Celtic, throughout its history, has had a policy of signing players from any religion. While many Celtic fans are Catholic, some of the key figures in the club's history (including John Thompson, Bertie Peacock, Jock Stein,Kenny Dalglish, Danny McGrain and Henrik Larsson) have come from a Protestant background.

Both Celtic and Rangers have launched campaigns to stamp out sectarian violence and songs. Celtic's Bhoys Against Bigotry, Rangers' Follow With Pride (previously called Pride Over Prejudice) and the cross-club Sense Over Sectarianism campaigns have attempted to reduce the connection between the Old Firm and sectarianism.[14]

One Rangers spokesman used the term "90-minute bigot" to explain the problem of religious bigotry among supporters, suggesting that religious abuse was limited to actions during football matches, and did not represent true sectarianism.[15]

Research, however, suggests that football is not the main source of sectarianism in Glasgow. An audit from the Crown Office in 2003 of religiously aggravated crimes in Scotland found that merely 14% of these were related to football. Given that 54% of all crimes happened in Glasgow, at most a quarter of religiously aggravated crimes in Glasgow were football related.[16]

Unionism vs. Irish republicanism

The Orangemen of Glasgow (members of the Protestant Orange Lodges), parade through the city around the historic The Twelfth (12 July), playing flutes and drums and singing songs in a celebration of the victory of William of Orange's army over James Stuart's army at the Battle of the Boyne. These marches are often a source of tension (and are now subject to stricter controls as a result), with each side accusing the other of supporting Northern Ireland-based paramilitary groups such as the Irish Republican Army or Ulster Defence Association.[17] Irish republican marches use much the same format to commemorate various important dates in the history of Irish republicanism, such as the Irish Rebellion of 1798 and the 1981 hunger strike. The two main Irish republican organisations in Glasgow are Cairde Na hEireann and the West Of Scotland Band Alliance, both of which claim to represent the Irish community in Scotland.

According to The Review of Marches and Parades in Scotland by Sir John Orr, of the 338 notified processions in Glasgow in 2003 nearly 85% were from Orange organisations (Orr 2005, p. 67).[18] A report into Orange parades in Glasgow from Strathclyde Police in October 2009, highlighted the increased number of common, serious and racially motivated assaults associated with the marches. These included assaults against the police. Also there was a rise in weapons possession, vandalism, breach of the peace and street drinking.[19]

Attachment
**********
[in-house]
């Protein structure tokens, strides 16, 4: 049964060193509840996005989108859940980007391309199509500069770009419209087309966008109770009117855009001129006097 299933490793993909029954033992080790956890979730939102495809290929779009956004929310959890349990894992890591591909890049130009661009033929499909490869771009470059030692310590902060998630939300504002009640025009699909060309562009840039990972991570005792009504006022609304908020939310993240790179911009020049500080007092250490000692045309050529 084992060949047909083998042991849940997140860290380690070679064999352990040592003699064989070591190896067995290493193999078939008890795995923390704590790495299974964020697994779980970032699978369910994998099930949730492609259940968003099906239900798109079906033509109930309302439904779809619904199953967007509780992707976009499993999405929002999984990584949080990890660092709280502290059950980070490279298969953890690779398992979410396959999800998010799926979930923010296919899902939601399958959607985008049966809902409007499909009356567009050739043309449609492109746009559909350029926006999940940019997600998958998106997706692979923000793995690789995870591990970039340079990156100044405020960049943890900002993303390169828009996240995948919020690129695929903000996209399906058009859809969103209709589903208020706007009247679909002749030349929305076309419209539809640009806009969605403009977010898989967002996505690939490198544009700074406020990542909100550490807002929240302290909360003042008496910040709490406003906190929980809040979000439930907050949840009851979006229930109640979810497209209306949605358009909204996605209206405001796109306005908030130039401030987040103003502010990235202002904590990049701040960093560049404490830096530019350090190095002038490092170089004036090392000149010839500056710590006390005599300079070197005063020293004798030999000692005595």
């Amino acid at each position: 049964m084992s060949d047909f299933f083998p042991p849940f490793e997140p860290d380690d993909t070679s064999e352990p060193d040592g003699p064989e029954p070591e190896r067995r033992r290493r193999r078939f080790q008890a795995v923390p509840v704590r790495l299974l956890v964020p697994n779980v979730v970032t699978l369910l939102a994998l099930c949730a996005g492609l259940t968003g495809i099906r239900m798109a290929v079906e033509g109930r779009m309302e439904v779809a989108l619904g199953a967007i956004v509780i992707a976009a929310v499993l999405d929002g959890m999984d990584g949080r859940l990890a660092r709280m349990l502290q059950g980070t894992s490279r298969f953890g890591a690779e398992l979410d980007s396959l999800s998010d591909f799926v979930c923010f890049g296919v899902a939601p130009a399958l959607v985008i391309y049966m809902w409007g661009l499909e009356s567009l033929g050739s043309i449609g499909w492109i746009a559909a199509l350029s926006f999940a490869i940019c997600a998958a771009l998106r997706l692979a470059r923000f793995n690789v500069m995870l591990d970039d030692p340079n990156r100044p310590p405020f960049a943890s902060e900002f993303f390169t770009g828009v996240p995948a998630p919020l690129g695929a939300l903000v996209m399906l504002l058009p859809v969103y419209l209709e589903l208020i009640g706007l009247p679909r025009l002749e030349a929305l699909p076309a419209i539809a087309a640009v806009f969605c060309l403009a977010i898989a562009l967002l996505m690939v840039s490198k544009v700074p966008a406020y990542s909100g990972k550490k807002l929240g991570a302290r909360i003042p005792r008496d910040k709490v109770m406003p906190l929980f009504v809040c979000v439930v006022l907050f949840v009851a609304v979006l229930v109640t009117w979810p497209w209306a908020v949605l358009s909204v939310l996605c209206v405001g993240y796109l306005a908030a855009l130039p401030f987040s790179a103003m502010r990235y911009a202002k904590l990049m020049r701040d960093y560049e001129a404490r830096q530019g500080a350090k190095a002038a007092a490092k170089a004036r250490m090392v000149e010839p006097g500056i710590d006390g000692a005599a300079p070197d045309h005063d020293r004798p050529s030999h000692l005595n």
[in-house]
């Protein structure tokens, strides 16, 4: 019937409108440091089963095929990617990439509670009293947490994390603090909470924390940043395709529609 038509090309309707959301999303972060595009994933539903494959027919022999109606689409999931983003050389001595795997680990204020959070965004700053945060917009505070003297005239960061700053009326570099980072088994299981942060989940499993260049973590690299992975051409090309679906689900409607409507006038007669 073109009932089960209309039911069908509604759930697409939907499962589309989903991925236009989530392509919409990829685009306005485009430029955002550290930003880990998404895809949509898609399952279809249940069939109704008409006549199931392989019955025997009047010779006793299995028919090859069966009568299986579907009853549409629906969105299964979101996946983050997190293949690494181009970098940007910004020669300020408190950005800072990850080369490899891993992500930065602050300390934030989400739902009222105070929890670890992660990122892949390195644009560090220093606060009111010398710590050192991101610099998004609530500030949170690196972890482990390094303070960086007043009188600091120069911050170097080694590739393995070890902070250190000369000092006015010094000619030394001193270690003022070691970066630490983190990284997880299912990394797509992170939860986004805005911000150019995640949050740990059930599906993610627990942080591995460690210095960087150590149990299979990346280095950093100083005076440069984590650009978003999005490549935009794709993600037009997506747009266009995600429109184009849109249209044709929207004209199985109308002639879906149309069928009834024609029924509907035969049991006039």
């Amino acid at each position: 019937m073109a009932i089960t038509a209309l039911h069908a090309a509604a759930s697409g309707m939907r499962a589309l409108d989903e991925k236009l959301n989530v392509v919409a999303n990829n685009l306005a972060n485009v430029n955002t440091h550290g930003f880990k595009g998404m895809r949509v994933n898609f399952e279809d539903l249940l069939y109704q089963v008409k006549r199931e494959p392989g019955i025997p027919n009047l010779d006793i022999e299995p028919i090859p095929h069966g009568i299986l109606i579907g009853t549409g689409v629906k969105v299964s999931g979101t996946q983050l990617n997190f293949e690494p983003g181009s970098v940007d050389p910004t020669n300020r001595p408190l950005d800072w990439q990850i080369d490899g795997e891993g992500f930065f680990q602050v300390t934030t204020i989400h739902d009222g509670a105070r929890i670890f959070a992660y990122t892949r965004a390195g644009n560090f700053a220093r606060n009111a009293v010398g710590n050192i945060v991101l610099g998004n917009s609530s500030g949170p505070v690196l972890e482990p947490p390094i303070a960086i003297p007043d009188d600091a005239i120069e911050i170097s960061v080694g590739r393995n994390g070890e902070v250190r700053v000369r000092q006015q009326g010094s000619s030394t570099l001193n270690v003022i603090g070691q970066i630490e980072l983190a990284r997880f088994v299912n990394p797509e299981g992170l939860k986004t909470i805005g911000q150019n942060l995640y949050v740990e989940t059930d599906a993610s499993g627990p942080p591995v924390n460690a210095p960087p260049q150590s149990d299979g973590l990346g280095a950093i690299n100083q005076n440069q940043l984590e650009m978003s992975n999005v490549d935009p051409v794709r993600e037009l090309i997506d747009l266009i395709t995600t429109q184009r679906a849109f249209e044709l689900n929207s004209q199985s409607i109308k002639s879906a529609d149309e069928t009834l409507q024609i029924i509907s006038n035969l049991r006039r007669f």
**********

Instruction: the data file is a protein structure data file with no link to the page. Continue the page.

See also


  1. ^ a b c d "Sectarianism in Glasgow" (PDF). Glasgow City Council. January 2003. Retrieved 2006-08-24.  
  2. ^ Bruce, Steve (15 February 2005). "Beware myths that tarnish 'sectarian' Scots". The Scotsman. Retrieved 2006-08-24.  
  3. ^ Friendly timing could not be worse as Spain try to cast off racism shame
  4. ^ a b c d e f
  5. ^ "A Chronology of the Conflict - 1997". Conflict Archive on the Internet. 23 March 2006. Retrieved 2006-08-24.  
  6. ^ a b c "Catholics bear brunt of Scottish sectarian abuse". 'The Guardian. 2006-11-28.,,1958615,00.html. Retrieved 2006-11-28.  
  7. ^ [1]
  8. ^ Bruce, Steve (2004). Sectarianism in Scotland. Edinburgh University press. p. 139. ISBN 0-7486-1911-9.  
  9. ^ [2]
  10. ^ [3]
  11. ^ Murray, Bill (1984). The Old Firm - Sectarianism, Sport and Society in Scotland. John Donald Publishers. p. 64. ISBN 0-8597-6542-3.  
  12. ^ Kuper, Simon (1996). Football Against the Enemy. Orion Publishing Group. p. 3. ISBN 0-7528-4877-1.  
  13. ^ [4]
  14. ^ "Bigotry puzzle for Old Firm". BBC News ( 2001-10-11. Retrieved 2006-08-30. "Celtic and Rangers have teamed up to support a campaign to fight religious bigotry. But the Glasgow football rivals admitted they did not know how they can go about eradicating sectarian chants among their own supporters."  
  15. ^ "'First steps' on end to bigotry". BBC News ( 2005-02-14. Retrieved 2007-01-14. "Lawrence Macintyre, head of safety for Rangers FC, said: "There's a thing in a football ground called a 90-minute bigot, someone who has got a friend of an opposite religion next door to them. But for that 90 minutes they shout foul religious abuse at each other and we've got to handle in the first instance the 90-minute bigot.""  
  16. ^ [5]
  17. ^ BBC NEWS | Scotland | Marches may be banned in Glasgow
  18. ^ [6]
  19. ^ [7]